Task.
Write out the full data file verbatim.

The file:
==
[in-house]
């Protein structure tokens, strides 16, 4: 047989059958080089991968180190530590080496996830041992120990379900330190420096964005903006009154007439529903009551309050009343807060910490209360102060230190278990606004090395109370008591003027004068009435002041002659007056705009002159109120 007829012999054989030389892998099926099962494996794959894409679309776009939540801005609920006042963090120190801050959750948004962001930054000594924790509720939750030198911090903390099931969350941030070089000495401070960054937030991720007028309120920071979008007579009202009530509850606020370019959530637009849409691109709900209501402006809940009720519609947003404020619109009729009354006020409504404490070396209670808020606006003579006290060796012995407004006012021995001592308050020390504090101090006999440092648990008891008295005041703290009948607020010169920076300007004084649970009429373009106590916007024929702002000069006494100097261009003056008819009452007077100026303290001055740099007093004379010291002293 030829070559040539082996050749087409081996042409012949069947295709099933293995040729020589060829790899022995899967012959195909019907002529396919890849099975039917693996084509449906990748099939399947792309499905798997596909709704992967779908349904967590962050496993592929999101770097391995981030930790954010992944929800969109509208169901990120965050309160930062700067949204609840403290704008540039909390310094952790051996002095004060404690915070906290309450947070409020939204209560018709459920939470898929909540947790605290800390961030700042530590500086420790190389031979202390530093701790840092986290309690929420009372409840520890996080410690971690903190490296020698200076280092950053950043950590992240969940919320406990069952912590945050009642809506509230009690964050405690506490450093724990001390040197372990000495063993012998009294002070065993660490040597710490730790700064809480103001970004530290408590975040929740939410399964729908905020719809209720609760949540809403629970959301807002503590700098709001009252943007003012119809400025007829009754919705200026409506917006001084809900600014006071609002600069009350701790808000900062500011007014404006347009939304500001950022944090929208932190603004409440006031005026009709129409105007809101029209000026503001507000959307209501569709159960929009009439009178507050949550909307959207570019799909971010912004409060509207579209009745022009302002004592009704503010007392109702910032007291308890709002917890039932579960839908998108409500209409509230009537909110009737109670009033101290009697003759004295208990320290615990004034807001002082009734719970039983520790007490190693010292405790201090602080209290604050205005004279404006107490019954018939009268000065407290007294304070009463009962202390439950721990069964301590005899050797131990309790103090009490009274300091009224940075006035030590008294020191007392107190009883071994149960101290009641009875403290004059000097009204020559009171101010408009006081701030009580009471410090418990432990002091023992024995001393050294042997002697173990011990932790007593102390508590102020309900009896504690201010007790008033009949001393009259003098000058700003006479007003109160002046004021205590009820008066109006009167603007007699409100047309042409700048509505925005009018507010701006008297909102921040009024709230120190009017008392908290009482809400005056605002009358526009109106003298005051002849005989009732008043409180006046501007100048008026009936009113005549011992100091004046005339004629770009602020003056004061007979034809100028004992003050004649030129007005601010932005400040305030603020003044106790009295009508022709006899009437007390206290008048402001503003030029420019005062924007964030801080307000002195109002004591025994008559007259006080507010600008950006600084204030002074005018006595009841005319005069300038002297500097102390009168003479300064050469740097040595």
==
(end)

[in-house]
């Protein structure tokens, strides 16, 4: 047989059958080089991968180190530590080496996830041992120990379900330190420096964005903006009154007439529903009551309050009343807060910490209360102060230190278990606004090395109370008591003027004068009435002041002659007056705009002159109120 007829012999054989030389892998099926099962494996794959894409679309776009939540801005609920006042963090120190801050959750948004962001930054000594924790509720939750030198911090903390099931969350941030070089000495401070960054937030991720007028309120920071979008007579009202009530509850606020370019959530637009849409691109709900209501402006809940009720519609947003404020619109009729009354006020409504404490070396209670808020606006003579006290060796012995407004006012021995001592308050020390504090101090006999440092648990008891008295005041703290009948607020010169920076300007004084649970009429373009106590916007024929702002000069006494100097261009003056008819009452007077100026303290001055740099007093004379010291002293 030829070559040539082996050749087409081996042409012949069947295709099933293995040729020589060829790899022995899967012959195909019907002529396919890849099975039917693996084509449906990748099939399947792309499905798997596909709704992967779908349904967590962050496993592929999101770097391995981030930790954010992944929800969109509208169901990120965050309160930062700067949204609840403290704008540039909390310094952790051996002095004060404690915070906290309450947070409020939204209560018709459920939470898929909540947790605290800390961030700042530590500086420790190389031979202390530093701790840092986290309690929420009372409840520890996080410690971690903190490296020698200076280092950053950043950590992240969940919320406990069952912590945050009642809506509230009690964050405690506490450093724990001390040197372990000495063993012998009294002070065993660490040597710490730790700064809480103001970004530290408590975040929740939410399964729908905020719809209720609760949540809403629970959301807002503590700098709001009252943007003012119809400025007829009754919705200026409506917006001084809900600014006071609002600069009350701790808000900062500011007014404006347009939304500001950022944090929208932190603004409440006031005026009709129409105007809101029209000026503001507000959307209501569709159960929009009439009178507050949550909307959207570019799909971010912004409060509207579209009745022009302002004592009704503010007392109702910032007291308890709002917890039932579960839908998108409500209409509230009537909110009737109670009033101290009697003759004295208990320290615990004034807001002082009734719970039983520790007490190693010292405790201090602080209290604050205005004279404006107490019954018939009268000065407290007294304070009463009962202390439950721990069964301590005899050797131990309790103090009490009274300091009224940075006035030590008294020191007392107190009883071994149960101290009641009875403290004059000097009204020559009171101010408009006081701030009580009471410090418990432990002091023992024995001393050294042997002697173990011990932790007593102390508590102020309900009896504690201010007790008033009949001393009259003098000058700003006479007003109160002046004021205590009820008066109006009167603007007699409100047309042409700048509505925005009018507010701006008297909102921040009024709230120190009017008392908290009482809400005056605002009358526009109106003298005051002849005989009732008043409180006046501007100048008026009936009113005549011992100091004046005339004629770009602020003056004061007979034809100028004992003050004649030129007005601010932005400040305030603020003044106790009295009508022709006899009437007390206290008048402001503003030029420019005062924007964030801080307000002195109002004591025994008559007259006080507010600008950006600084204030002074005018006595009841005319005069300038002297500097102390009168003479300064050469740097040595």